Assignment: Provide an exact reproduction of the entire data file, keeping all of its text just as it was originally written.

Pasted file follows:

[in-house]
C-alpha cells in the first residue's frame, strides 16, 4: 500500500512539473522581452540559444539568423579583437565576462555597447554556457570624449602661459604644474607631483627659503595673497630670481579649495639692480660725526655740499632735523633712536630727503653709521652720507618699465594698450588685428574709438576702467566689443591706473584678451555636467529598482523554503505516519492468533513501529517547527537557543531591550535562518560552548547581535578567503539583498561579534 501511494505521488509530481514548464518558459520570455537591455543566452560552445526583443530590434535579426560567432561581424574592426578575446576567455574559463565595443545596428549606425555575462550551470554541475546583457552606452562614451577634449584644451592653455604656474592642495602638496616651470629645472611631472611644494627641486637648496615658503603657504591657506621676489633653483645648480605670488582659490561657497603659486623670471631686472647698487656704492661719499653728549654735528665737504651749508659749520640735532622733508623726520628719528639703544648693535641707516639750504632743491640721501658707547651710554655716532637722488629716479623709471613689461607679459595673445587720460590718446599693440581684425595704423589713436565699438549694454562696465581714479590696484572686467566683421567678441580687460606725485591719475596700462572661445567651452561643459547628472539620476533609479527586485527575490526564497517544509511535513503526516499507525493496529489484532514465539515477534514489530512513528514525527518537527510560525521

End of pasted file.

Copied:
[in-house]
C-alpha cells in the first residue's frame, strides 16, 4: 500500500512539473522581452540559444539568423579583437565576462555597447554556457570624449602661459604644474607631483627659503595673497630670481579649495639692480660725526655740499632735523633712536630727503653709521652720507618699465594698450588685428574709438576702467566689443591706473584678451555636467529598482523554503505516519492468533513501529517547527537557543531591550535562518560552548547581535578567503539583498561579534 501511494505521488509530481514548464518558459520570455537591455543566452560552445526583443530590434535579426560567432561581424574592426578575446576567455574559463565595443545596428549606425555575462550551470554541475546583457552606452562614451577634449584644451592653455604656474592642495602638496616651470629645472611631472611644494627641486637648496615658503603657504591657506621676489633653483645648480605670488582659490561657497603659486623670471631686472647698487656704492661719499653728549654735528665737504651749508659749520640735532622733508623726520628719528639703544648693535641707516639750504632743491640721501658707547651710554655716532637722488629716479623709471613689461607679459595673445587720460590718446599693440581684425595704423589713436565699438549694454562696465581714479590696484572686467566683421567678441580687460606725485591719475596700462572661445567651452561643459547628472539620476533609479527586485527575490526564497517544509511535513503526516499507525493496529489484532514465539515477534514489530512513528514525527518537527510560525521